How to keep chickens cool and save water


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In this Australian first, Department of Agriculture and Fisheries, Queensland researchers Mark Dunlop, Jim McAuley and David Mayer have evaluated in-shed sprinkler cooling technology for use by Australian meat chicken growers.

Australian growers use evaporative cooling in their grow-out sheds to keep chickens cool during warm weather. While this is a very effective cooling method, it uses a lot of water and increases the relative humidity within the shed.

Just like us, chickens don’t like high humidity – it makes it harder for them to deal with high temperatures and it may also increase the moisture in their litter (or bedding), both not great for their health and welfare.

In this study, funded by AgriFutures™ Chicken Meat Program, the research team worked with growers to install and trial a commercially available low-pressure sprinkler system in two farms in south-eastern Queensland. The system was based on one developed and tested at the University of Arkansas’s commercial poultry farm.

The team confirmed that in-shed sprinklers, when used appropriately, reduce the use of evaporative cooling and can save between 200,000–300,000 litres of water per shed per year, or between 34–56%. For farms with limited water supply, or where water treatment is expensive, in-shed sprinkler systems may be a sound investment.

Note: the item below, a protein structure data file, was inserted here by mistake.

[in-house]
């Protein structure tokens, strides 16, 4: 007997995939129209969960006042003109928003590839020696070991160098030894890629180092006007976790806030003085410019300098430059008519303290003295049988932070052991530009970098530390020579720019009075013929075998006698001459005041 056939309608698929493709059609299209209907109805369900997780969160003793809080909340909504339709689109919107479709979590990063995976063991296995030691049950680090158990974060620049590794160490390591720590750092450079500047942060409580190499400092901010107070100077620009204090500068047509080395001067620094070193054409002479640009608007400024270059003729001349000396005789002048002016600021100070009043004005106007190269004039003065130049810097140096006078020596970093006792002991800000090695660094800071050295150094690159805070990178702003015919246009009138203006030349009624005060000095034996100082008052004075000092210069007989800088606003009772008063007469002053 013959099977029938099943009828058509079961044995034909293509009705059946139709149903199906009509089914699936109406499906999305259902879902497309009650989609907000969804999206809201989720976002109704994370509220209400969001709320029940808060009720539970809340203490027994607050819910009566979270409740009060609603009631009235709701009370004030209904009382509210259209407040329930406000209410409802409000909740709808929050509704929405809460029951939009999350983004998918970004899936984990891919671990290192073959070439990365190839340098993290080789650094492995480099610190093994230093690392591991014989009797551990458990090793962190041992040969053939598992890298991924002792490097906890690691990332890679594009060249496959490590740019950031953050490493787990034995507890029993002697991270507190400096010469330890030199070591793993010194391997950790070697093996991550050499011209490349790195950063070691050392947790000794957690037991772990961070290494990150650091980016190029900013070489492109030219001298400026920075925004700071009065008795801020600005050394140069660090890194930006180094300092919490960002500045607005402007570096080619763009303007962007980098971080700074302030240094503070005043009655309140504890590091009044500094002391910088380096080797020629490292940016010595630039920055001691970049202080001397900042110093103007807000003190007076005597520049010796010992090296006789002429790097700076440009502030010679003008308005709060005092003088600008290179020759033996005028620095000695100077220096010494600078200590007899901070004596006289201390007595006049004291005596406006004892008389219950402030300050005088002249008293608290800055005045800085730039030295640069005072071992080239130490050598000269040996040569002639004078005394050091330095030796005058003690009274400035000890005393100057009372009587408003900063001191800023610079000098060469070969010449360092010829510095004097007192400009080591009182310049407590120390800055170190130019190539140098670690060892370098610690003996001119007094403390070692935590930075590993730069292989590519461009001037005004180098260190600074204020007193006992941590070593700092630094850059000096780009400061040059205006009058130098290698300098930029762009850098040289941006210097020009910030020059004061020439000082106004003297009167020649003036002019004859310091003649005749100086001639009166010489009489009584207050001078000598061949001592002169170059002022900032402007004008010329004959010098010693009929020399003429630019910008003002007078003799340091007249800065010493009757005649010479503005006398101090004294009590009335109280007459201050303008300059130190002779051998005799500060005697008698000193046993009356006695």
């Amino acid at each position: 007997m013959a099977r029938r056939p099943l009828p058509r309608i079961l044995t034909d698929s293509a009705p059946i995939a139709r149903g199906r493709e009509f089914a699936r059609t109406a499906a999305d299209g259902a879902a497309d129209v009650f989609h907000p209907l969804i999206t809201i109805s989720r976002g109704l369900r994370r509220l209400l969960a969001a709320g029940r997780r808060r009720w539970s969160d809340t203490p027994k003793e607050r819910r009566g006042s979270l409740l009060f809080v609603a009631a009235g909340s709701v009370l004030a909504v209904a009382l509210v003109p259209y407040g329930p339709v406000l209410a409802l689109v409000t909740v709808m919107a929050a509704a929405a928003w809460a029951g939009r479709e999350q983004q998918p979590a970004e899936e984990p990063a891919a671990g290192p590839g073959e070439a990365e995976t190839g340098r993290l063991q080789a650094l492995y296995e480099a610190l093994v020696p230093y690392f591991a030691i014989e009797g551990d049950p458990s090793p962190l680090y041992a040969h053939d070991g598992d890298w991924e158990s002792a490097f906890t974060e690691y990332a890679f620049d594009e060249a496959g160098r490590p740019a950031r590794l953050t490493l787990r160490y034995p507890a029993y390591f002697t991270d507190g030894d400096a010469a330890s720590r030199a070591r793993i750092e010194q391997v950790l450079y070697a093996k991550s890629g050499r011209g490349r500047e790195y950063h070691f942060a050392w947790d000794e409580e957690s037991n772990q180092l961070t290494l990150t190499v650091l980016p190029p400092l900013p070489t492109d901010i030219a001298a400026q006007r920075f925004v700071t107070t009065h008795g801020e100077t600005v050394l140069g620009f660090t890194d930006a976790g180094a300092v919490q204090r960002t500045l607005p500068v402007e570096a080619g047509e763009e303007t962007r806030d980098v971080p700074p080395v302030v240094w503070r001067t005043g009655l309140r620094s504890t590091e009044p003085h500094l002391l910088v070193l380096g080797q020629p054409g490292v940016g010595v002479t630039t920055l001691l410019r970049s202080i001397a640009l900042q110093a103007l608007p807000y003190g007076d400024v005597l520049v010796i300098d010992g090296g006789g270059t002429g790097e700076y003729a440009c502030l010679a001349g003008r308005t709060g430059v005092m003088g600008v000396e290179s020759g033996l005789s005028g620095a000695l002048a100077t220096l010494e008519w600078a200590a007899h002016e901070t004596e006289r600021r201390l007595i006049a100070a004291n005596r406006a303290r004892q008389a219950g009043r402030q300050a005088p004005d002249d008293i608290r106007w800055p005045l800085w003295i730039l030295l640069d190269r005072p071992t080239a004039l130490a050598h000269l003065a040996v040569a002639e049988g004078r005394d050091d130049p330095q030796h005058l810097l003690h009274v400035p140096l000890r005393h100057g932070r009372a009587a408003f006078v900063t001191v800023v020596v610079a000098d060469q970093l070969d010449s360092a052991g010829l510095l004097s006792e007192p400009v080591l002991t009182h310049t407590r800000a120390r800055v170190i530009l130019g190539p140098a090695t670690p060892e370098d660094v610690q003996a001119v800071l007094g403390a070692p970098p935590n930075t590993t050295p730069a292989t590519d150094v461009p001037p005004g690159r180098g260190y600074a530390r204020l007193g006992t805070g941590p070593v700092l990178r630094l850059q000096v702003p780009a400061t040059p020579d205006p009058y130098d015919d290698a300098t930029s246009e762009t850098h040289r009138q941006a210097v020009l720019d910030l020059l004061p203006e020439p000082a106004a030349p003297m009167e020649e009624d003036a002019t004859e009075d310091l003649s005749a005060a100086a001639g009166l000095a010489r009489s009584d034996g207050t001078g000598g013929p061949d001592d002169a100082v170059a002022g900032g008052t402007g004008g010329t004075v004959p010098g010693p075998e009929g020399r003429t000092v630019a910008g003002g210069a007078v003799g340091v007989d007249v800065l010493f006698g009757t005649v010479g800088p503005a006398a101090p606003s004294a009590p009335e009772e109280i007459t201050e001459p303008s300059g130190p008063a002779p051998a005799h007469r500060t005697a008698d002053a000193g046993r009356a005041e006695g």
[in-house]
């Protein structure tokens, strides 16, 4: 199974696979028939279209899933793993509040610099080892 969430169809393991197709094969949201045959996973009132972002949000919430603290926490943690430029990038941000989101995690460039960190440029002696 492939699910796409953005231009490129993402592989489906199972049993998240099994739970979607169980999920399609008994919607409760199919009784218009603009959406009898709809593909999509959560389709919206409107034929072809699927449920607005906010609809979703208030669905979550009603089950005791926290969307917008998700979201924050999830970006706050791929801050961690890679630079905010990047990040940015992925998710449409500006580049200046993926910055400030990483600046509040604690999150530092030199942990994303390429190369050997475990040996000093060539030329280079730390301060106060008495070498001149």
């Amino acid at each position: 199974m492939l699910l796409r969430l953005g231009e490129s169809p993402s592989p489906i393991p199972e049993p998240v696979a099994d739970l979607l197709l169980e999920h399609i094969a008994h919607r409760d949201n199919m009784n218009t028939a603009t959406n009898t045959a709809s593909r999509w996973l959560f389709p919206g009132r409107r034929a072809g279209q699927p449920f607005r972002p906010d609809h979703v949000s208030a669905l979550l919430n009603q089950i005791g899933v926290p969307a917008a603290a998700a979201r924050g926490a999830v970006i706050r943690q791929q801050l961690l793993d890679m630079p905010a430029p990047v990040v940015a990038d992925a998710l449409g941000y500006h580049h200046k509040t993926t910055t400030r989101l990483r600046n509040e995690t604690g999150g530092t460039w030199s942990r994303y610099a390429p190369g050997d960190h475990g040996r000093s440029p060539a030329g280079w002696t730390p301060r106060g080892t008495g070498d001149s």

They also found that the sprinkler system may be beneficial as a backup or emergency cooling system. It is low cost ($4000–$8000 per shed), operates at low pressure, uses an independent control system, can be built with readily available components and is easy to maintain.

The thermal images above were taken before (left) and after (right) using three rows of sprinklers. The purple indicates the lowest temperature, the purple chickens are the ones being cooled by overhead sprinklers activated at regular intervals and delivered as very short bursts.

The key with the short bursts of water is that it evaporates before you add more. This is why the litter doesn’t get wet. The short bursts of water distinguishes this from other sprinkler cooling systems which are either on or off.

In the thermal images, the visible temperature is the temperature of the birds’ feathers not their core temperature.

AgriFutures Australia Manager, Research Georgina Townsend said the AgriFutures Australia funded project addressed a key requirement of delivering safe food and good animal welfare outcomes.

“Innovation is particularly important in the chicken meat industry and this is a great example of an industry being on the front foot by trialling some relatively simple technology with some great outcomes,” Ms Townsend said.

Images: Mark Dunlop, DAF, from AgriFutures Chicken Meat final report August 2018

Download the report from AgriFutures Australia.


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